Civil Society on Monday, November 19, 2018 at the ongoing United Nations Convention on Biodiversity Conference of Parties (COP 24) in Egypt, called on African and all other delegates to apply caution on the issue of synthetic biology (synbio) and gene drive organisms (GDOs), saying that delegates from the continent are not adequately representing the continent’s interest at the summit.
As representatives of a broad range of African civil society organisations, we do not feel represented by the delegations of Nigeria and South Africa, in their attempt to speak on behalf of the people of Africa on the issue of synthetic biology (synbio) and gene drive organisms (GDOs).
Throughout the history of the United Nations (UN) Convention on Biological Diversity (CBD) and the UN Cartagena Protocol on Biosafety, African delegates have championed the defence of our biodiversity, protection of our seeds, indigenous agroecological practices and culture. They have always advocated the need for a precautionary approach.
In the past, African delegates have strongly defended our ecological life-support systems from threats, such as Terminator technologies (seeds designed to be sterile).
We are now alarmed at what is going on at COP14 and how our concerns for our environment, biodiversity and communities are being betrayed and threatened by delegates from some African nations. In particular, they are not representing our concerns about gene drives and synbio.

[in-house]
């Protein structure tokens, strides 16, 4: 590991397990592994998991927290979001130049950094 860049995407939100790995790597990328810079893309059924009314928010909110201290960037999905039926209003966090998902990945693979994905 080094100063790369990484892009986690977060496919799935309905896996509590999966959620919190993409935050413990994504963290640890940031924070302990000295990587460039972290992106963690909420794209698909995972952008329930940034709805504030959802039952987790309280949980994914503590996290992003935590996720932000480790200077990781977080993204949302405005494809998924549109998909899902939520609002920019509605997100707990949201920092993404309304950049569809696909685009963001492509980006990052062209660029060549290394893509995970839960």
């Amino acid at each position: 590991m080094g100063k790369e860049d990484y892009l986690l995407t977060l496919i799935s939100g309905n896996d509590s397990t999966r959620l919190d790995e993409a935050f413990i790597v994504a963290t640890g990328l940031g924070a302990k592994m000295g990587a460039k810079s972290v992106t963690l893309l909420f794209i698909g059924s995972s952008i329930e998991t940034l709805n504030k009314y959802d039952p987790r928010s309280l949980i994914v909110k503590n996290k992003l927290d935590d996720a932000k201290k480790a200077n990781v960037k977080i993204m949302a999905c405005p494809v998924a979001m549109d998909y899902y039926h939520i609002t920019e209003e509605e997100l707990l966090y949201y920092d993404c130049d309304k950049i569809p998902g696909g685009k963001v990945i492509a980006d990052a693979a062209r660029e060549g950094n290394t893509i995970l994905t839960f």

Most countries in Africa are still grappling with the threats from basic genetic engineering and associated agro-toxics and do not even have experience or capacity for basic regulation of the risks for those first-generation genetic technologies, let alone synbio and GDOs.
Gene drives, such as those being promoted by Target Malaria, aimed at releasing gene drive mosquitoes in Burkina Faso, are a deliberately invasive technology designed to propagate genetic material across an entire population – potentially wiping out entire species. As Africans, we are forced to confront this new and serious threat to our health, land, biodiversity, rights, and food supply.
African government delegations appear to have been neutralised. They have fallen from grace on the altar of the multi-national corporations, gene giants and private foundations. The African group’s position at the CBD slavishly replicates the position of these interest groups.
As Africans, we do not wish to be lab-rats for Target Malaria’s experiments. We refuse to be guinea pigs for their misguided disruption of our food systems and ecology.
We call on the African and all other delegates to put the brakes on this exterminating technology. We reject any form of representation that is against the interest of our peoples and biodiversity. We call on the governments of Africa to call their delegates to order and avoid acquiescence to unfolding intergenerational crimes.